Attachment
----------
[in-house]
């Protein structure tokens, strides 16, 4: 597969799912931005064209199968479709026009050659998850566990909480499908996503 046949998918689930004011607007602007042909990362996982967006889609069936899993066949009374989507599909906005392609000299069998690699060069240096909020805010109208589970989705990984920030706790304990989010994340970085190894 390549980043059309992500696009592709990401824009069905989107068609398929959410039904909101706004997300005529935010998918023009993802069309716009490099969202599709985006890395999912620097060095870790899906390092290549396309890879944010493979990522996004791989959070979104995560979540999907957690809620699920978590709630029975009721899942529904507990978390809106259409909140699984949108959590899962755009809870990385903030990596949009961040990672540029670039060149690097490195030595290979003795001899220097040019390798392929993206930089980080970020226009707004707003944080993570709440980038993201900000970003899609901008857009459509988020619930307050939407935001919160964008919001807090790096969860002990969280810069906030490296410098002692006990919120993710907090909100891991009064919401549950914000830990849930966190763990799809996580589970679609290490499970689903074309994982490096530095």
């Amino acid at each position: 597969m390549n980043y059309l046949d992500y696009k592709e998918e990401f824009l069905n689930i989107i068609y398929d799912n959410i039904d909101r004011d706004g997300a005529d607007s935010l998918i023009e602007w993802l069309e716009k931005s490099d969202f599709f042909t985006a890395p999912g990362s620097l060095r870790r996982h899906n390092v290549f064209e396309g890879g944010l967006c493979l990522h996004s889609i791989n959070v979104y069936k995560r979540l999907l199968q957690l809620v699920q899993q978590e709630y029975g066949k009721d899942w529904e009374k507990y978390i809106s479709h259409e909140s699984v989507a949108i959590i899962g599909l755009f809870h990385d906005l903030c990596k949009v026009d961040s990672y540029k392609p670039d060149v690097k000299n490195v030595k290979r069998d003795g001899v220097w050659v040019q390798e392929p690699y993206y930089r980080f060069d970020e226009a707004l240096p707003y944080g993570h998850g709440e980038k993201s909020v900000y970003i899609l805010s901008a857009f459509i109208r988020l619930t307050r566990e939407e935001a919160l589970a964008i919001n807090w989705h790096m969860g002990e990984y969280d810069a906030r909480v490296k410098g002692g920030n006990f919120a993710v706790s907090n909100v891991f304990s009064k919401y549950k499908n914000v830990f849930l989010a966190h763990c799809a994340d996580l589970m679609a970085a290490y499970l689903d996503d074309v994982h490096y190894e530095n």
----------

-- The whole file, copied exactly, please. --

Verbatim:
[in-house]
């Protein structure tokens, strides 16, 4: 597969799912931005064209199968479709026009050659998850566990909480499908996503 046949998918689930004011607007602007042909990362996982967006889609069936899993066949009374989507599909906005392609000299069998690699060069240096909020805010109208589970989705990984920030706790304990989010994340970085190894 390549980043059309992500696009592709990401824009069905989107068609398929959410039904909101706004997300005529935010998918023009993802069309716009490099969202599709985006890395999912620097060095870790899906390092290549396309890879944010493979990522996004791989959070979104995560979540999907957690809620699920978590709630029975009721899942529904507990978390809106259409909140699984949108959590899962755009809870990385903030990596949009961040990672540029670039060149690097490195030595290979003795001899220097040019390798392929993206930089980080970020226009707004707003944080993570709440980038993201900000970003899609901008857009459509988020619930307050939407935001919160964008919001807090790096969860002990969280810069906030490296410098002692006990919120993710907090909100891991009064919401549950914000830990849930966190763990799809996580589970679609290490499970689903074309994982490096530095």
């Amino acid at each position: 597969m390549n980043y059309l046949d992500y696009k592709e998918e990401f824009l069905n689930i989107i068609y398929d799912n959410i039904d909101r004011d706004g997300a005529d607007s935010l998918i023009e602007w993802l069309e716009k931005s490099d969202f599709f042909t985006a890395p999912g990362s620097l060095r870790r996982h899906n390092v290549f064209e396309g890879g944010l967006c493979l990522h996004s889609i791989n959070v979104y069936k995560r979540l999907l199968q957690l809620v699920q899993q978590e709630y029975g066949k009721d899942w529904e009374k507990y978390i809106s479709h259409e909140s699984v989507a949108i959590i899962g599909l755009f809870h990385d906005l903030c990596k949009v026009d961040s990672y540029k392609p670039d060149v690097k000299n490195v030595k290979r069998d003795g001899v220097w050659v040019q390798e392929p690699y993206y930089r980080f060069d970020e226009a707004l240096p707003y944080g993570h998850g709440e980038k993201s909020v900000y970003i899609l805010s901008a857009f459509i109208r988020l619930t307050r566990e939407e935001a919160l589970a964008i919001n807090w989705h790096m969860g002990e990984y969280d810069a906030r909480v490296k410098g002692g920030n006990f919120a993710v706790s907090n909100v891991f304990s009064k919401y549950k499908n914000v830990f849930l989010a966190h763990c799809a994340d996580l589970m679609a970085a290490y499970l689903d996503d074309v994982h490096y190894e530095n």